On March 7, 2019 the Department of Labor (DOL) published a long-awaited proposal for revisions to the “white collar” or executive, administrative, and professional (EAP) exemptions from the overtime provisions of the Fair Labor Standards Act (FLSA). The Notice of Proposed Rulemaking (NPRM) sets two new salary thresholds, an EAP threshold and a highly compensated employee (HCE) exemption. Much of the discussion about the proposed revisions has centered around the EAP salary threshold. The focus of this article, however, is the proposed increase in the HCE salary threshold from $100,000 to $147,414, which is approximately the 90th percentile of the earnings distribution of fulltime non-hourly workers in the entire US. 

Workers who earn more than the HCE threshold are subject to a “minimal” duties test in order to be exempt from FLSA overtime requirements, while white collar employees earning less than the HCE threshold are subject to the full EAP duties test. In particular, a highly compensated employee is exempt from the FLSA if they customarily and regularly perform just one of the duties of an exempt executive, administrative, or professional employee specified in the full EAP duties test.

With the new regulation, employees earning between $100,000 and $147,414 will no longer be considered highly compensated and will therefore need to pass all of the components of the duties test (instead of just one) to qualify for exempt status beginning in 2020. The proposed rule also makes clear that the DOL will seek increases to the HCE salary threshold every four years and suggests that future HCE thresholds will be linked to the 90th percentile of the earnings distribution.

Which salaried employees are affected by the new HCE threshold? 

We examined Current Population Survey (CPS) data from 2018 and estimate that there are approximately 6 million “white collar” employees whose earnings exceed the existing $100,000 HCE threshold, but who do not earn enough to exceed the proposed HCE threshold of $147,414. About 70 percent of these employees are either in occupations that are exempt from overtime for other reasons (such as educators) or that the DOL assumes will have at least a 90 percent chance of passing the full EAP duties test (such as chief executives, doctors, and lawyers). The following 15 occupations account for more than half of the remaining 1.8 million employees who will no longer be considered highly compensated, are about to become subject to a more stringent EAP duties test, and are employed in positions that the DOL assumes are associated with duties that may no longer qualify for an FLSA exemption:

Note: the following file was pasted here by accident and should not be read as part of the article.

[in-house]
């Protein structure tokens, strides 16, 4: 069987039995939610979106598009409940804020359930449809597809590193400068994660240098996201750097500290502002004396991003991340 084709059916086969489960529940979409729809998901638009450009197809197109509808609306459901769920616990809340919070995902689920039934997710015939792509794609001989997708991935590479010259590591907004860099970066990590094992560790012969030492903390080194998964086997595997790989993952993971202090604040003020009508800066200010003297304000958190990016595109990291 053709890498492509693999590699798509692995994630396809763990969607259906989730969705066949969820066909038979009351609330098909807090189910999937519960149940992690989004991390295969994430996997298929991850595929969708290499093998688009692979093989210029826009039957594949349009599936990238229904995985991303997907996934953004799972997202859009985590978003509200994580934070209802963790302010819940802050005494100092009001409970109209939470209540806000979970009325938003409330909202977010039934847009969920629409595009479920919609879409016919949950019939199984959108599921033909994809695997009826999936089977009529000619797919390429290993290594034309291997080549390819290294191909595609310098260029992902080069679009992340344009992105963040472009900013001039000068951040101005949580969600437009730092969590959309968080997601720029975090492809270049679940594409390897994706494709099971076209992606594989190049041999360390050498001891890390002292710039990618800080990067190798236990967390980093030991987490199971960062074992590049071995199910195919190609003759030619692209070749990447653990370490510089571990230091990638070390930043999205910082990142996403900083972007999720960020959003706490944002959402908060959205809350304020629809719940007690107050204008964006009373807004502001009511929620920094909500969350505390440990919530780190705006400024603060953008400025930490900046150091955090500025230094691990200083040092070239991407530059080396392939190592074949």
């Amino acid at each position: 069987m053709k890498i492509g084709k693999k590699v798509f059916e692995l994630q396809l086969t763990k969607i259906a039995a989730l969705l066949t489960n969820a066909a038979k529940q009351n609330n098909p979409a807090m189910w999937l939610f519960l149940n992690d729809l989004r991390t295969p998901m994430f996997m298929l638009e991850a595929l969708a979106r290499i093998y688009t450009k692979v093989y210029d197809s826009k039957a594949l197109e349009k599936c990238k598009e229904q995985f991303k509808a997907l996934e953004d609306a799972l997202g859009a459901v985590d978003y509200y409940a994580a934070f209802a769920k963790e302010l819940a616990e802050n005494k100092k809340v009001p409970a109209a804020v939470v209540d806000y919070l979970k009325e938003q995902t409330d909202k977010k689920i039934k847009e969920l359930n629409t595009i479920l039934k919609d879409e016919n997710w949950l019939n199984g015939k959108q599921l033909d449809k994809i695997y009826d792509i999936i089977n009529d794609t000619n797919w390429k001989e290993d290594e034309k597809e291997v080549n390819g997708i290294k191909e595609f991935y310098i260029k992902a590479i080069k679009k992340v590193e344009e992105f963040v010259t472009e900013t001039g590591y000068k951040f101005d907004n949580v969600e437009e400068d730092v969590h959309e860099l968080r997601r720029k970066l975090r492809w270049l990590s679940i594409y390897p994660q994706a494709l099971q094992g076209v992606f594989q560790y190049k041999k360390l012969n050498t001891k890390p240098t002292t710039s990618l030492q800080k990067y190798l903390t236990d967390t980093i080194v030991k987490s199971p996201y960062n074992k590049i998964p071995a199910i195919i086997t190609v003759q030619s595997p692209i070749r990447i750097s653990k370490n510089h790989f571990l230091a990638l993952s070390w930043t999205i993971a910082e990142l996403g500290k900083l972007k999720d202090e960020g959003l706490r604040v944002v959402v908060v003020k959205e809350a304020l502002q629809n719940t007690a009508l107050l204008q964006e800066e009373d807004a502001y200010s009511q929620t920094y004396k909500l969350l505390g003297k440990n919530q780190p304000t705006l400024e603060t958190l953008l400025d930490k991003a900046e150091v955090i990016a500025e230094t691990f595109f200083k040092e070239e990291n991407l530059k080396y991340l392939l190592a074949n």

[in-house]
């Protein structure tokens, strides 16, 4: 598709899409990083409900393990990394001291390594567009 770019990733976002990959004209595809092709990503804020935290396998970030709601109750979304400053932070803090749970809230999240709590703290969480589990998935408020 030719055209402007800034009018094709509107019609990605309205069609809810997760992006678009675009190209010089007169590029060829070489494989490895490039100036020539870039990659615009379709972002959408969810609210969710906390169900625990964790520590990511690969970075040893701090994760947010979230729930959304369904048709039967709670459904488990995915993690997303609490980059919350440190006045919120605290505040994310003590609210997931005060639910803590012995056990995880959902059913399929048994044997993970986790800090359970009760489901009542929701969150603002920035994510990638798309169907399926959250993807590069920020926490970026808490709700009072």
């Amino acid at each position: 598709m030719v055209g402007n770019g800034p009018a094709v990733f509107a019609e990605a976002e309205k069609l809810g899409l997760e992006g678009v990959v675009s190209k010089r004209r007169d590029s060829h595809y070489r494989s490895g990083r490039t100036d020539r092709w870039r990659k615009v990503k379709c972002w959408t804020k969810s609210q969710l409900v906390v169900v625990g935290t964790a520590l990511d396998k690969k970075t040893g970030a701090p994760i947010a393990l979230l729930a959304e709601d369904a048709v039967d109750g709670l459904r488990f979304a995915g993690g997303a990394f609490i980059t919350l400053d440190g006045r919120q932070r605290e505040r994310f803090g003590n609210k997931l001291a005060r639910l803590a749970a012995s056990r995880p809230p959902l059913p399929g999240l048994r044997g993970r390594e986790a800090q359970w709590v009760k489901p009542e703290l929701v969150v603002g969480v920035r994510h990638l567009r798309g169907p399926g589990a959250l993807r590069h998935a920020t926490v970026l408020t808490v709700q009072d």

• First-Line Supervisors
  • Sales Representatives (Retail, Wholesale, Manufacturing, and Services)
  • Management Analysts
  • Computer Programmers
  • Human Resources Workers
  • Compliance Officers
  • Real Estate Brokers and Sales Agents
  • Personal Financial Advisors
  • Customer Service Representatives
  • Credit Counselors and Loan Officers
  • Food Service Managers
  • Financial Analysts
  • Market Research Analysts and Marketing Specialists
  • Insurance Sales Agents
  • Claims Adjusters, Appraisers, Examiners, and Investigators

What can we learn from the list of occupations that will not be eligible for the highly compensated employee exemption?

1. Many of the affected jobs are found in most (if not all) industries: Virtually all employers have some version of first-line supervisors, and many also have their own human resource and marketing functions. All jobs with exempt employees in the affected salary range should be reviewed closely. The dollar cost of misclassification is high for high-earners, and the fact that many employers do not track work time for such employees means employers could find themselves with limited defense against associated unpaid overtime claims.